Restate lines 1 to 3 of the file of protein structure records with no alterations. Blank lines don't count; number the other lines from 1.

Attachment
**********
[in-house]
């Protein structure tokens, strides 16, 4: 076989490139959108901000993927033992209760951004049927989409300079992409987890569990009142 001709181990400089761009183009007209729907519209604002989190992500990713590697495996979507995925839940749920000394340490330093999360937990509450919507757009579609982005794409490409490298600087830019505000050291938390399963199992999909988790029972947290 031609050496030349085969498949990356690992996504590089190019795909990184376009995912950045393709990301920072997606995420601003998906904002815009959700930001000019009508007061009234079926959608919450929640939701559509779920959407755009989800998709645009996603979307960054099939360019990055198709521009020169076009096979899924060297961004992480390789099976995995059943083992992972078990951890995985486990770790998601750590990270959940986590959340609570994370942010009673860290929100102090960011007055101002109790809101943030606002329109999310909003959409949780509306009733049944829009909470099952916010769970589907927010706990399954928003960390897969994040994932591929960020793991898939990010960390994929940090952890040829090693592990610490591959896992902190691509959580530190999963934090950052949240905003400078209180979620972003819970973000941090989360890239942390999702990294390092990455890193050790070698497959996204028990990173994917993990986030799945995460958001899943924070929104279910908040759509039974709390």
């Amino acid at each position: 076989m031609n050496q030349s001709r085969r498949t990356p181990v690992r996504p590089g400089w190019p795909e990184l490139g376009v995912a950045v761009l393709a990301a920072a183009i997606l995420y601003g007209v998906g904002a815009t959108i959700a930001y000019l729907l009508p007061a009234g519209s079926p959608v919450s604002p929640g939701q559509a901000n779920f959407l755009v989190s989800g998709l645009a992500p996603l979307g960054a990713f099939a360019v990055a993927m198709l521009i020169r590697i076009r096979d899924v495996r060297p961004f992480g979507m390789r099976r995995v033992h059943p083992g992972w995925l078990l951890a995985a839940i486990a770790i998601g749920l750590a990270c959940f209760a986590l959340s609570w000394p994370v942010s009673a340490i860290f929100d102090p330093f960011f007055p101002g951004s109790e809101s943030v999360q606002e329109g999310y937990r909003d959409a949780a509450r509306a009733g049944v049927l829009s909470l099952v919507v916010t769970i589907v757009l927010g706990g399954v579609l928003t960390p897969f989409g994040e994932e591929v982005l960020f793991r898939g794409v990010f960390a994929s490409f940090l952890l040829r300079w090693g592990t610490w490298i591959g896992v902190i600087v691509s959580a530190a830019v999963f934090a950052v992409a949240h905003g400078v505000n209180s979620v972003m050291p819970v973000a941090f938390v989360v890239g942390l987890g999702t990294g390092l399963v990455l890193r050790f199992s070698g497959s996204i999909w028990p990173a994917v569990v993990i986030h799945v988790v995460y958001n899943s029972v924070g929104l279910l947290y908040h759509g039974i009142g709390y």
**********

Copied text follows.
[in-house]
């Protein structure tokens, strides 16, 4: 076989490139959108901000993927033992209760951004049927989409300079992409987890569990009142 001709181990400089761009183009007209729907519209604002989190992500990713590697495996979507995925839940749920000394340490330093999360937990509450919507757009579609982005794409490409490298600087830019505000050291938390399963199992999909988790029972947290 031609050496030349085969498949990356690992996504590089190019795909990184376009995912950045393709990301920072997606995420601003998906904002815009959700930001000019009508007061009234079926959608919450929640939701559509779920959407755009989800998709645009996603979307960054099939360019990055198709521009020169076009096979899924060297961004992480390789099976995995059943083992992972078990951890995985486990770790998601750590990270959940986590959340609570994370942010009673860290929100102090960011007055101002109790809101943030606002329109999310909003959409949780509306009733049944829009909470099952916010769970589907927010706990399954928003960390897969994040994932591929960020793991898939990010960390994929940090952890040829090693592990610490591959896992902190691509959580530190999963934090950052949240905003400078209180979620972003819970973000941090989360890239942390999702990294390092990455890193050790070698497959996204028990990173994917993990986030799945995460958001899943924070929104279910908040759509039974709390």
């Amino acid at each position: 076989m031609n050496q030349s001709r085969r498949t990356p181990v690992r996504p590089g400089w190019p795909e990184l490139g376009v995912a950045v761009l393709a990301a920072a183009i997606l995420y601003g007209v998906g904002a815009t959108i959700a930001y000019l729907l009508p007061a009234g519209s079926p959608v919450s604002p929640g939701q559509a901000n779920f959407l755009v989190s989800g998709l645009a992500p996603l979307g960054a990713f099939a360019v990055a993927m198709l521009i020169r590697i076009r096979d899924v495996r060297p961004f992480g979507m390789r099976r995995v033992h059943p083992g992972w995925l078990l951890a995985a839940i486990a770790i998601g749920l750590a990270c959940f209760a986590l959340s609570w000394p994370v942010s009673a340490i860290f929100d102090p330093f960011f007055p101002g951004s109790e809101s943030v999360q606002e329109g999310y937990r909003d959409a949780a509450r509306a009733g049944v049927l829009s909470l099952v919507v916010t769970i589907v757009l927010g706990g399954v579609l928003t960390p897969f989409g994040e994932e591929v982005l960020f793991r898939g794409v990010f960390a994929s490409f940090l952890l040829r300079w090693g592990t610490w490298i591959g896992v902190i600087v691509s959580a530190a830019v999963f934090a950052v992409a949240h905003g400078v505000n209180s979620v972003m050291p819970v973000a941090f938390v989360v890239g942390l987890g999702t990294g390092l399963v990455l890193r050790f199992s070698g497959s996204i999909w028990p990173a994917v569990v993990i986030h799945v988790v995460y958001n899943s029972v924070g929104l279910l947290y908040h759509g039974i009142g709390y």